Access to Certified Nurse-Midwives in Wichita Hospitals
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Since July 1, 2016 there have been no Certified Nurse Midwifes (CNM) with privileges at the Wichita hospitals. The Wichita Birth Alliance has been concerned about the lack of CNMs practicing in Wichita since the fall of 2013. Topeka and Overland Park hospitals, which have fewer births, have several CNMs practicing. CNMs within both the Ascension Health System and HCA system do not have the practice restrictions that the Wichita hospitals have.
CNMs are licensed as Advanced Practice Registered Nurses (APRNs) in Kansas and a signed collaborative agreement is necessary to practice. To practice at a hospital, CNMs need a physician sponsor. In 2009, supervision was removed from the APRN statutes. K.S.A. 60-11-1-1 states: “Each APRN shall be authorized to make independent decisions about advance practice nursing needs of families, patients, and clients and medical decisions based on the authorization for collaborative practice with one or more physicians. This regulation shall not be deemed to require the immediate and physical presence of the physician when care is given by an APRN. Each APRN shall be directly accountable and responsible to the consumer. “
Performing uncomplicated vaginal deliveries of term, low risk patients is well within both CNMs clinical and legal scope of practice under Kansas law and American Midwifery Certification Board national certification
The Wichita hospitals have declined to update their medical staff bylaws to remove the requirement for direct supervision of CNMs for normal births. No other hospital in Kansas requires the physical presence of a physician for normal, uncomplicated birth by a CNM.
Both Wichita hospitals have a physician in the hospital 24 hours a day to respond to labor emergencies and unattended deliveries. The practice that employed the one CNM with hospital privileges ended that relationship in June 2016. They cited the requirement for physician attendance at CNM births as one of the factors influencing their decision.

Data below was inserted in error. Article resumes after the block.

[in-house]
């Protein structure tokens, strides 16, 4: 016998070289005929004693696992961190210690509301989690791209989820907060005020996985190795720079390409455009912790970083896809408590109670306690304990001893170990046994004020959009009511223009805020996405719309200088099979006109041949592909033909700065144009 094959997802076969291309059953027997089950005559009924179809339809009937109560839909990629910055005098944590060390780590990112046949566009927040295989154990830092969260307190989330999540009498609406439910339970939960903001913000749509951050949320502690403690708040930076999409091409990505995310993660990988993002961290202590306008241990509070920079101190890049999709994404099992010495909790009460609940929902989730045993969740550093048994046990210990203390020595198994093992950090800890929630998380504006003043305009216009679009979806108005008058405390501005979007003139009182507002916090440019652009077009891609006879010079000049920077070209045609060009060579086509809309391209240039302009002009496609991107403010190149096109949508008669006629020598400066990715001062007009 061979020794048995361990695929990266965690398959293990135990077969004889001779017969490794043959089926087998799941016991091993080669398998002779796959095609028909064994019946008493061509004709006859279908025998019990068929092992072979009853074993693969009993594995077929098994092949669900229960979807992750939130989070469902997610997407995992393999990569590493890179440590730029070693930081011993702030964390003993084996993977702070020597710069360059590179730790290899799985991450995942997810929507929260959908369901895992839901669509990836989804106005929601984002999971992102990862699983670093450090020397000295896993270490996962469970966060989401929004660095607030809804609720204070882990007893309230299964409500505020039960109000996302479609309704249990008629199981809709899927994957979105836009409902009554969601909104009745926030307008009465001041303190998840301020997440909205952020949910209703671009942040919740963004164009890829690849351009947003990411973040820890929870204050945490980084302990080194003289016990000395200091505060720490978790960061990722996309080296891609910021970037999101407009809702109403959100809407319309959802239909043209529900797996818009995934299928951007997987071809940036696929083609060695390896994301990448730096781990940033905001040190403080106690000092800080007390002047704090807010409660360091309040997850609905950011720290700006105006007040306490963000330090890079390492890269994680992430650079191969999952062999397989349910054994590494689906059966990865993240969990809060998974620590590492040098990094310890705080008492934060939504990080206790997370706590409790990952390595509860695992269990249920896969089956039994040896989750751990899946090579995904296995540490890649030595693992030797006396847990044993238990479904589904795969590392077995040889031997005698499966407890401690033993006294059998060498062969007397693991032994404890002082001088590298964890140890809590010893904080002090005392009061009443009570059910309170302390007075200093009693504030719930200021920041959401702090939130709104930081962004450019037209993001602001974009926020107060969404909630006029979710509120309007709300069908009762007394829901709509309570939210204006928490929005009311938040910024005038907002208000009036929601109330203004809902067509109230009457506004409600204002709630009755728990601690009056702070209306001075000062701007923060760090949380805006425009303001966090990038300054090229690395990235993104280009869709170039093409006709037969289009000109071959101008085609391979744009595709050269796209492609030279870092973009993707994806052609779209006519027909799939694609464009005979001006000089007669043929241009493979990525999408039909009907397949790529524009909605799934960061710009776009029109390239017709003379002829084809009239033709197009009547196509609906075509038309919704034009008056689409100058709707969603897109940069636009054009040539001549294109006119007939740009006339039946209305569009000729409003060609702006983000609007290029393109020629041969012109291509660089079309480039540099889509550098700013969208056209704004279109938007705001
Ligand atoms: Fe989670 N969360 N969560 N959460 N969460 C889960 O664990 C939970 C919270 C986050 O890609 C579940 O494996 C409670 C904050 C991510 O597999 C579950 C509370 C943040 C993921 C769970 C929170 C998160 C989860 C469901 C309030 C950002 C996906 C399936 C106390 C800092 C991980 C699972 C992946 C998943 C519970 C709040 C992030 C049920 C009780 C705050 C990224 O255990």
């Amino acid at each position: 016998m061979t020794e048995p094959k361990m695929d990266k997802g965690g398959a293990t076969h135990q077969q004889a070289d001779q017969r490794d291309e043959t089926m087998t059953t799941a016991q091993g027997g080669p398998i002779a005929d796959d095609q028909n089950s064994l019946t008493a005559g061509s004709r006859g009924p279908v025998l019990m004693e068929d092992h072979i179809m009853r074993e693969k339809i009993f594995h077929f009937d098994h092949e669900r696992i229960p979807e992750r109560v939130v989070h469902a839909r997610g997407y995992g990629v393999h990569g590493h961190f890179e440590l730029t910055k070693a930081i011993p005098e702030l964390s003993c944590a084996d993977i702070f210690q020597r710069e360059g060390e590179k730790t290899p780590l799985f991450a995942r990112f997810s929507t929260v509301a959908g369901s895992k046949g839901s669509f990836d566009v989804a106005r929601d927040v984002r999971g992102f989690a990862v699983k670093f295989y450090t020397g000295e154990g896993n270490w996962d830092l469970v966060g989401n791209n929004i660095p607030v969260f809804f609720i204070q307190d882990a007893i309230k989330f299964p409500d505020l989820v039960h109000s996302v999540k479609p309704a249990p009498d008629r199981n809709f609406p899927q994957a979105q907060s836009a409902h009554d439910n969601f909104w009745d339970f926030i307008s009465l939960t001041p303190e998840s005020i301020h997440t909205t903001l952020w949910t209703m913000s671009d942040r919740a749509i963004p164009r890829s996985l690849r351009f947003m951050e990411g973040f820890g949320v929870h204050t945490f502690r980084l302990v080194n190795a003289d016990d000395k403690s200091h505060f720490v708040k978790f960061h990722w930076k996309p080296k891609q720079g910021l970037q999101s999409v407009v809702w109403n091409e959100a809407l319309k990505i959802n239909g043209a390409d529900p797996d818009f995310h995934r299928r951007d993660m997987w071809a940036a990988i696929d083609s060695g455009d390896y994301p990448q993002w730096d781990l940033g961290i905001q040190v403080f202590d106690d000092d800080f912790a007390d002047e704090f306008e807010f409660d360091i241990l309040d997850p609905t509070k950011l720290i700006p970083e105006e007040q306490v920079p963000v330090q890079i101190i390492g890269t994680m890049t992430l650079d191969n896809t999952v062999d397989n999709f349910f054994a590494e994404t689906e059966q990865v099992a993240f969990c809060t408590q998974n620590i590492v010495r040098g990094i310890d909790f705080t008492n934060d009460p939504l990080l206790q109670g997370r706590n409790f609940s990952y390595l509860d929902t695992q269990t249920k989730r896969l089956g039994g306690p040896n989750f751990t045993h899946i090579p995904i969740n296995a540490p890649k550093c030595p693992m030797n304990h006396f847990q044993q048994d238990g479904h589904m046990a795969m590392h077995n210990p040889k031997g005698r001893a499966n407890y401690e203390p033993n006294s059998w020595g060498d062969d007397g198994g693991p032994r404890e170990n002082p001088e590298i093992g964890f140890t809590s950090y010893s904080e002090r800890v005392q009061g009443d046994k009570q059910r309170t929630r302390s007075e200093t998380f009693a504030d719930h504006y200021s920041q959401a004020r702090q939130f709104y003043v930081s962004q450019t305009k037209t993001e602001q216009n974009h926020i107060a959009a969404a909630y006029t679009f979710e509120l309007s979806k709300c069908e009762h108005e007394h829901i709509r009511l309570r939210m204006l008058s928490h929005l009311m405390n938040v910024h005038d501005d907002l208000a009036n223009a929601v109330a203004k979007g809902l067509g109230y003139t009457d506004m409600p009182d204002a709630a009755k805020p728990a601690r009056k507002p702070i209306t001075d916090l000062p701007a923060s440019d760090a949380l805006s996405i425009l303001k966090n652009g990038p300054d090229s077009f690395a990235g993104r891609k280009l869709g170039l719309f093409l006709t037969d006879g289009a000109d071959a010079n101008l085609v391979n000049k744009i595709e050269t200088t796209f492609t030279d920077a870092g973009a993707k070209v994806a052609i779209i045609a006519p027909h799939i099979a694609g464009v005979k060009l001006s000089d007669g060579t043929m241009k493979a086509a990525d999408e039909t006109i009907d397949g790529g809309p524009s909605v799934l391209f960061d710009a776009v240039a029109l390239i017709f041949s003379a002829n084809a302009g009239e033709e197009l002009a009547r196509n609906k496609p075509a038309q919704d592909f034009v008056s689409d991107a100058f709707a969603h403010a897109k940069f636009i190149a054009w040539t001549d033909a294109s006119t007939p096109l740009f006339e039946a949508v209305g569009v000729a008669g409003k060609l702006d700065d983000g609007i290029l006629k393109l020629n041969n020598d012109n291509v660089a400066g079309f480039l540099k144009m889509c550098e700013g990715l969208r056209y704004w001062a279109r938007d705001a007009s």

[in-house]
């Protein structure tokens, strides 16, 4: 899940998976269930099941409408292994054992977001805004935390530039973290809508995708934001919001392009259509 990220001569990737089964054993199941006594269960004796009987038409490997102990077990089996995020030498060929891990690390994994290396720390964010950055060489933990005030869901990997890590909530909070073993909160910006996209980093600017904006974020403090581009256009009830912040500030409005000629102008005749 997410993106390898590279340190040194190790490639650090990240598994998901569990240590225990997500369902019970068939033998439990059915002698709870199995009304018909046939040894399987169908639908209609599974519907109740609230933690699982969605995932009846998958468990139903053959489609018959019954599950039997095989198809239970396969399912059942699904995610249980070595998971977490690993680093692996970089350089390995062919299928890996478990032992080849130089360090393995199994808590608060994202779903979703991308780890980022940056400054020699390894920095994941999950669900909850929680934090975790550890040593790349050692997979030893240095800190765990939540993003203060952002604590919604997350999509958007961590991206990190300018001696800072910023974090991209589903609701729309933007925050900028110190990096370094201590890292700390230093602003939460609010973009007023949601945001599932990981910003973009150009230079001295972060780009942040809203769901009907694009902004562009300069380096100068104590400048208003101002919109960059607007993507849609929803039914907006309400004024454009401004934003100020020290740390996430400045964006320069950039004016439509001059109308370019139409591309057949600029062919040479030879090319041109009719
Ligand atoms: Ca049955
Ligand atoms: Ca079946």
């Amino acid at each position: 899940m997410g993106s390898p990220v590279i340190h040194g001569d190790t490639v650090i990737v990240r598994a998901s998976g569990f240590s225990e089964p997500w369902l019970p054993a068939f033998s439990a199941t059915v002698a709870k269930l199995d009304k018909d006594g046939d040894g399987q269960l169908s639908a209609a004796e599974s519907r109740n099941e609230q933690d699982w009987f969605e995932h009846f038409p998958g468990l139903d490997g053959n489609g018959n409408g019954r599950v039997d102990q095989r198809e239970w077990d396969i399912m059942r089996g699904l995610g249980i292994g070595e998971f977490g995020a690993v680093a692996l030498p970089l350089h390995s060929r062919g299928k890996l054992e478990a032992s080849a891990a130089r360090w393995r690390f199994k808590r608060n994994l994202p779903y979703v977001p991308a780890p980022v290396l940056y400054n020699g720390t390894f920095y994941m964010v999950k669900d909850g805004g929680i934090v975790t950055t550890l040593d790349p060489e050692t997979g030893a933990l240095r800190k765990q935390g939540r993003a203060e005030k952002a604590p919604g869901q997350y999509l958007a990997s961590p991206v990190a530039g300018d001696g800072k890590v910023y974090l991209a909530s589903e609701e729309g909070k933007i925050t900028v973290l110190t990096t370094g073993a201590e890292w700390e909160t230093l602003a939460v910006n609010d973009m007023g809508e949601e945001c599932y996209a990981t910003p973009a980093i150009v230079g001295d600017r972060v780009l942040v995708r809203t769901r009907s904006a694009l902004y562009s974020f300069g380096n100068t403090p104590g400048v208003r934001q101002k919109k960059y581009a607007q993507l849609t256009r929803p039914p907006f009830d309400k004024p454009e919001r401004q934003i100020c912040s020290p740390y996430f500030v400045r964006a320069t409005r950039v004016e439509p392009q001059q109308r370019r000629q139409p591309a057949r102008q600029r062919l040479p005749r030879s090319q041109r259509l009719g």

The American College of Obstetricians-Gynecologists (ACOG) is also in support of midwives practicing independently and with accountability as allowed by state law. According to the 2018 Joint Statement of Practice Relations Between Obstetrician-Gynecologist and Certified Nurse-Midwives/Certified Midwives, “Ob-gyns and CNMs/CMs are experts in their respective fields of practice and are educated, trained, and licensed, independent clinicians who collaborate depending on the needs of their patients. “
Several CNMs have been unable to find employment in the Wichita area due to this issue. Four nurse-midwives are currently practicing in the area, but unable to attend births.
Wichita women are limited in their ability to access midwifery care for hospital births. According to a report published by The American College of Nurse-Midwives, women cared for by CNMs compared to women of the same risk status cared for by physicians had:
o Lower rates of cesarean birth
o Lower rates of labor induction and augmentation
o Significant reduction in the incidence of third and fourth degree perineal tears
o Lower use of regional anesthesia
o Higher rates of breastfeeding
Source: Midwifery: Evidence-Based Practice, ACNM, 2012.
We ask the Wichita hospitals, Wesley Medical Center and Via Christi Health, to remove barriers that prevent CNMs from practicing to the full extent of their education and training. The restrictions to CNM practice limit women’s access to care by midwives for hospital births.
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